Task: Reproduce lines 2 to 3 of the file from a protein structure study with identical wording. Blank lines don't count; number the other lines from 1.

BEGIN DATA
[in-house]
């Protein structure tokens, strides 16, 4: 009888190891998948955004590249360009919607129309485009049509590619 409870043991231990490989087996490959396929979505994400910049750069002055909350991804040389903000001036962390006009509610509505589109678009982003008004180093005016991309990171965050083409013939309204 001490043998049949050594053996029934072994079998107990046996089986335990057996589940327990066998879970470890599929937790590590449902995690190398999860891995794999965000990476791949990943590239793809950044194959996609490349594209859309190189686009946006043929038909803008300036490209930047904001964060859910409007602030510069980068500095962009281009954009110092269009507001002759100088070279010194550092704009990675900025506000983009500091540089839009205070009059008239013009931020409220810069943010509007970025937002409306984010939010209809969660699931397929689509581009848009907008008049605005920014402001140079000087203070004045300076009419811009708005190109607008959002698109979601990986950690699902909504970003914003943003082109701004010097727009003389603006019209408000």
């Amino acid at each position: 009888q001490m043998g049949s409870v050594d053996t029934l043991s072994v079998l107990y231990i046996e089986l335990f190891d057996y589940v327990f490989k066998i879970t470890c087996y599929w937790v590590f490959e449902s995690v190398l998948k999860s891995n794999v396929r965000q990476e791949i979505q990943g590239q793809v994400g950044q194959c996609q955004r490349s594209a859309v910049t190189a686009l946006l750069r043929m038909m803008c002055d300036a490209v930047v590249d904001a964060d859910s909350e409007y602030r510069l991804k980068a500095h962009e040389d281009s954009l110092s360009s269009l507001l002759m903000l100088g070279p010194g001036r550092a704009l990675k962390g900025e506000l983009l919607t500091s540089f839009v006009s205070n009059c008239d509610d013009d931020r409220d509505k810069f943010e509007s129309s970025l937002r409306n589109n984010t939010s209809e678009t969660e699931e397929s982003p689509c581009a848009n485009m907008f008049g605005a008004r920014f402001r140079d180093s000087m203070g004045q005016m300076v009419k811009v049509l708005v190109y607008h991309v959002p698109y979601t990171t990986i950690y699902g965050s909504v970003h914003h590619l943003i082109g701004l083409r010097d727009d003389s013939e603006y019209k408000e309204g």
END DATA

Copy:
């Protein structure tokens, strides 16, 4: 009888190891998948955004590249360009919607129309485009049509590619 409870043991231990490989087996490959396929979505994400910049750069002055909350991804040389903000001036962390006009509610509505589109678009982003008004180093005016991309990171965050083409013939309204 001490043998049949050594053996029934072994079998107990046996089986335990057996589940327990066998879970470890599929937790590590449902995690190398999860891995794999965000990476791949990943590239793809950044194959996609490349594209859309190189686009946006043929038909803008300036490209930047904001964060859910409007602030510069980068500095962009281009954009110092269009507001002759100088070279010194550092704009990675900025506000983009500091540089839009205070009059008239013009931020409220810069943010509007970025937002409306984010939010209809969660699931397929689509581009848009907008008049605005920014402001140079000087203070004045300076009419811009708005190109607008959002698109979601990986950690699902909504970003914003943003082109701004010097727009003389603006019209408000």
């Amino acid at each position: 009888q001490m043998g049949s409870v050594d053996t029934l043991s072994v079998l107990y231990i046996e089986l335990f190891d057996y589940v327990f490989k066998i879970t470890c087996y599929w937790v590590f490959e449902s995690v190398l998948k999860s891995n794999v396929r965000q990476e791949i979505q990943g590239q793809v994400g950044q194959c996609q955004r490349s594209a859309v910049t190189a686009l946006l750069r043929m038909m803008c002055d300036a490209v930047v590249d904001a964060d859910s909350e409007y602030r510069l991804k980068a500095h962009e040389d281009s954009l110092s360009s269009l507001l002759m903000l100088g070279p010194g001036r550092a704009l990675k962390g900025e506000l983009l919607t500091s540089f839009v006009s205070n009059c008239d509610d013009d931020r409220d509505k810069f943010e509007s129309s970025l937002r409306n589109n984010t939010s209809e678009t969660e699931e397929s982003p689509c581009a848009n485009m907008f008049g605005a008004r920014f402001r140079d180093s000087m203070g004045q005016m300076v009419k811009v049509l708005v190109y607008h991309v959002p698109y979601t990171t990986i950690y699902g965050s909504v970003h914003h590619l943003i082109g701004l083409r010097d727009d003389s013939e603006y019209k408000e309204g």